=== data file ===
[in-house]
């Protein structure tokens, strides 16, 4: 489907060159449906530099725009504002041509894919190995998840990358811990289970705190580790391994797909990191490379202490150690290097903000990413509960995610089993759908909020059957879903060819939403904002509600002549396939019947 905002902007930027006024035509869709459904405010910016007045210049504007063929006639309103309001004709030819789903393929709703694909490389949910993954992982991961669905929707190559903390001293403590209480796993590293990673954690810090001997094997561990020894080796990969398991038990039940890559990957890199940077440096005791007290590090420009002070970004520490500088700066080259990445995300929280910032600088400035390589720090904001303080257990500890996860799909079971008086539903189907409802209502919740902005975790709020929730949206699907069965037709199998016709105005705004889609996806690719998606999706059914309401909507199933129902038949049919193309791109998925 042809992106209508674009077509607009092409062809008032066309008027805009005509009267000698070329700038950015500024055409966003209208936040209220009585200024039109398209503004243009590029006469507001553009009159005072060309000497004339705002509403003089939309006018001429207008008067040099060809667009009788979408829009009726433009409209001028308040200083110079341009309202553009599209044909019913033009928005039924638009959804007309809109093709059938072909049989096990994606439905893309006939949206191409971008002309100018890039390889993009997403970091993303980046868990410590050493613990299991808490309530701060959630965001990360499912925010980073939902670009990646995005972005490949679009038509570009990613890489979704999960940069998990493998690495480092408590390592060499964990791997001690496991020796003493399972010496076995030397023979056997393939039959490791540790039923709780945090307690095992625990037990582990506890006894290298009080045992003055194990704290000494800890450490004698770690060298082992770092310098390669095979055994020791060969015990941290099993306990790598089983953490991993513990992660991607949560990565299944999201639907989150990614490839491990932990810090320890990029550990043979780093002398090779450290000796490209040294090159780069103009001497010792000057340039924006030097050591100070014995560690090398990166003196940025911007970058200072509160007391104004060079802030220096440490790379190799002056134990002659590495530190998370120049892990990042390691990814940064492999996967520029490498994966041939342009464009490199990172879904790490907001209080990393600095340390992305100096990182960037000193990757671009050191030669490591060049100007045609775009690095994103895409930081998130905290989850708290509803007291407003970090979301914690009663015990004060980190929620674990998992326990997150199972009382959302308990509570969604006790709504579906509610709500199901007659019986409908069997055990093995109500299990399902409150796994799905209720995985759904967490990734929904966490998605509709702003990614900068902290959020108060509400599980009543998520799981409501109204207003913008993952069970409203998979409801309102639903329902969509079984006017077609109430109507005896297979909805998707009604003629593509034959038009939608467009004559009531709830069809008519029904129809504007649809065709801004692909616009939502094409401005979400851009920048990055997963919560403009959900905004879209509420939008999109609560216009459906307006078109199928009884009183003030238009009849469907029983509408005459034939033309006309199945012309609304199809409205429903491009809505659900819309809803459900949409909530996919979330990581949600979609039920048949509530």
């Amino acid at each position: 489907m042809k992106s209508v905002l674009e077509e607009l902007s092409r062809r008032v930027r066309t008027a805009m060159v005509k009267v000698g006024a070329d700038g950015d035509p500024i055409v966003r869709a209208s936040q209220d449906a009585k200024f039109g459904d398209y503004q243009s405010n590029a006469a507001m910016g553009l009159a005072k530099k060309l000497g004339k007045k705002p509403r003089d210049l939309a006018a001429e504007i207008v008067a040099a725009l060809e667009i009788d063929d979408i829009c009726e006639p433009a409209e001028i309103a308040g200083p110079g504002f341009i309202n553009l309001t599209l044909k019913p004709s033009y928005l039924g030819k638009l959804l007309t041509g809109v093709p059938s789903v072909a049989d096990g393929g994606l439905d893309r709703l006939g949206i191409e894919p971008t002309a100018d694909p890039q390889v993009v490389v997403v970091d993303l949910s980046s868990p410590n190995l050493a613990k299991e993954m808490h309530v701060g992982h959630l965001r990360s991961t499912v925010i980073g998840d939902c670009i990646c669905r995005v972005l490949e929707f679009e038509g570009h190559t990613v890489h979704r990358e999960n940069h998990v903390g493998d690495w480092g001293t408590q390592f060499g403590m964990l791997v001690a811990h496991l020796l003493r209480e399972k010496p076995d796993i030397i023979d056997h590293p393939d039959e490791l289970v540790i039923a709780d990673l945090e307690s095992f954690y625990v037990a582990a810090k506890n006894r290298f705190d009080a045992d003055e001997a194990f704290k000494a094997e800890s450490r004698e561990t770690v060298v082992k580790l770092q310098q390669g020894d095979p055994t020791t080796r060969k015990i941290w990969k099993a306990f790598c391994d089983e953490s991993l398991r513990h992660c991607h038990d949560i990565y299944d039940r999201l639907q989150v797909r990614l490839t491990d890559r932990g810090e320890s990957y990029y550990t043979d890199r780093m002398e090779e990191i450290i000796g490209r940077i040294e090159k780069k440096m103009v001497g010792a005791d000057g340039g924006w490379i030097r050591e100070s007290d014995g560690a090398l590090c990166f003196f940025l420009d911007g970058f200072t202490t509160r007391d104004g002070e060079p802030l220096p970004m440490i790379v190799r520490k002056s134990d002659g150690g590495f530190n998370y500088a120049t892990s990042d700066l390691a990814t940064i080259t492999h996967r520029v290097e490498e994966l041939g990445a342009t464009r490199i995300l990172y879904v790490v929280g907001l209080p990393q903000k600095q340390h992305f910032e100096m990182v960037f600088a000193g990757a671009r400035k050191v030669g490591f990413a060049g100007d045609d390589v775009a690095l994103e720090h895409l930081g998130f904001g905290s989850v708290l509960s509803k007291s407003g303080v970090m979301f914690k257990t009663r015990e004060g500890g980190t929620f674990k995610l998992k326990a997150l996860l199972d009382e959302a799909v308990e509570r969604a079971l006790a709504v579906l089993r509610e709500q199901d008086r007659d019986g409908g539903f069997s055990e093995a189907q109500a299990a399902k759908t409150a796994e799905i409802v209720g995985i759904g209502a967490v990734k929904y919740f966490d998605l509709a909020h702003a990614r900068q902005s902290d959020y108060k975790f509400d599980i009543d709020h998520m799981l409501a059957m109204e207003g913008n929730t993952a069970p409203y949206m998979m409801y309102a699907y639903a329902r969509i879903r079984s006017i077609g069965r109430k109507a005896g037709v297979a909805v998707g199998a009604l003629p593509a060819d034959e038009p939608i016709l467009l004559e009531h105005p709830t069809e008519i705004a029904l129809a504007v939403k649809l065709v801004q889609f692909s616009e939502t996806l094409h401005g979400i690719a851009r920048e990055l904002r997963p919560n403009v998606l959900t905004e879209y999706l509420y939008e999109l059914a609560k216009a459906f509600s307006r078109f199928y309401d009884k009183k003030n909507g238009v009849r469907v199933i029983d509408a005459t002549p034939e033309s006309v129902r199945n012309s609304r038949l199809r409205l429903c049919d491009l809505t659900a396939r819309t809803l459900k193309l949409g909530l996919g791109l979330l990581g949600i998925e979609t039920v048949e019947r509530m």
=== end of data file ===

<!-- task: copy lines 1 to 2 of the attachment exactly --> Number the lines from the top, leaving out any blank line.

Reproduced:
[in-house]
């Protein structure tokens, strides 16, 4: 489907060159449906530099725009504002041509894919190995998840990358811990289970705190580790391994797909990191490379202490150690290097903000990413509960995610089993759908909020059957879903060819939403904002509600002549396939019947 905002902007930027006024035509869709459904405010910016007045210049504007063929006639309103309001004709030819789903393929709703694909490389949910993954992982991961669905929707190559903390001293403590209480796993590293990673954690810090001997094997561990020894080796990969398991038990039940890559990957890199940077440096005791007290590090420009002070970004520490500088700066080259990445995300929280910032600088400035390589720090904001303080257990500890996860799909079971008086539903189907409802209502919740902005975790709020929730949206699907069965037709199998016709105005705004889609996806690719998606999706059914309401909507199933129902038949049919193309791109998925 042809992106209508674009077509607009092409062809008032066309008027805009005509009267000698070329700038950015500024055409966003209208936040209220009585200024039109398209503004243009590029006469507001553009009159005072060309000497004339705002509403003089939309006018001429207008008067040099060809667009009788979408829009009726433009409209001028308040200083110079341009309202553009599209044909019913033009928005039924638009959804007309809109093709059938072909049989096990994606439905893309006939949206191409971008002309100018890039390889993009997403970091993303980046868990410590050493613990299991808490309530701060959630965001990360499912925010980073939902670009990646995005972005490949679009038509570009990613890489979704999960940069998990493998690495480092408590390592060499964990791997001690496991020796003493399972010496076995030397023979056997393939039959490791540790039923709780945090307690095992625990037990582990506890006894290298009080045992003055194990704290000494800890450490004698770690060298082992770092310098390669095979055994020791060969015990941290099993306990790598089983953490991993513990992660991607949560990565299944999201639907989150990614490839491990932990810090320890990029550990043979780093002398090779450290000796490209040294090159780069103009001497010792000057340039924006030097050591100070014995560690090398990166003196940025911007970058200072509160007391104004060079802030220096440490790379190799002056134990002659590495530190998370120049892990990042390691990814940064492999996967520029490498994966041939342009464009490199990172879904790490907001209080990393600095340390992305100096990182960037000193990757671009050191030669490591060049100007045609775009690095994103895409930081998130905290989850708290509803007291407003970090979301914690009663015990004060980190929620674990998992326990997150199972009382959302308990509570969604006790709504579906509610709500199901007659019986409908069997055990093995109500299990399902409150796994799905209720995985759904967490990734929904966490998605509709702003990614900068902290959020108060509400599980009543998520799981409501109204207003913008993952069970409203998979409801309102639903329902969509079984006017077609109430109507005896297979909805998707009604003629593509034959038009939608467009004559009531709830069809008519029904129809504007649809065709801004692909616009939502094409401005979400851009920048990055997963919560403009959900905004879209509420939008999109609560216009459906307006078109199928009884009183003030238009009849469907029983509408005459034939033309006309199945012309609304199809409205429903491009809505659900819309809803459900949409909530996919979330990581949600979609039920048949509530």